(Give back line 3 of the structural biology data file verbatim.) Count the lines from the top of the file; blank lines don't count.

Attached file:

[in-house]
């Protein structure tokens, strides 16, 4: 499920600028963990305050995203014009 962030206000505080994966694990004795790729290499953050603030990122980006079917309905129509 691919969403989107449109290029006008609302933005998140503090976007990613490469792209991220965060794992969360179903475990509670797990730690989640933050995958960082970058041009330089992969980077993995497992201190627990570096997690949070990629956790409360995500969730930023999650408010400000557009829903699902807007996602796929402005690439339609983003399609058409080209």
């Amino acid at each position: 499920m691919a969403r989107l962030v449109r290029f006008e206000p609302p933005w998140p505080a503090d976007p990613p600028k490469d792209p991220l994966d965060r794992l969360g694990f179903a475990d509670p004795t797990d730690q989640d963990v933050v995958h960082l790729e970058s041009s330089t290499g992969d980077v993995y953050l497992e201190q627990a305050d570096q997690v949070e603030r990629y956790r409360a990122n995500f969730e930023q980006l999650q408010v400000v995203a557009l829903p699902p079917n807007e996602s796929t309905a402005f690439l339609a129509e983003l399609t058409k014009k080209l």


């Amino acid at each position: 499920m691919a969403r989107l962030v449109r290029f006008e206000p609302p933005w998140p505080a503090d976007p990613p600028k490469d792209p991220l994966d965060r794992l969360g694990f179903a475990d509670p004795t797990d730690q989640d963990v933050v995958h960082l790729e970058s041009s330089t290499g992969d980077v993995y953050l497992e201190q627990a305050d570096q997690v949070e603030r990629y956790r409360a990122n995500f969730e930023q980006l999650q408010v400000v995203a557009l829903p699902p079917n807007e996602s796929t309905a402005f690439l339609a129509e983003l399609t058409k014009k080209l």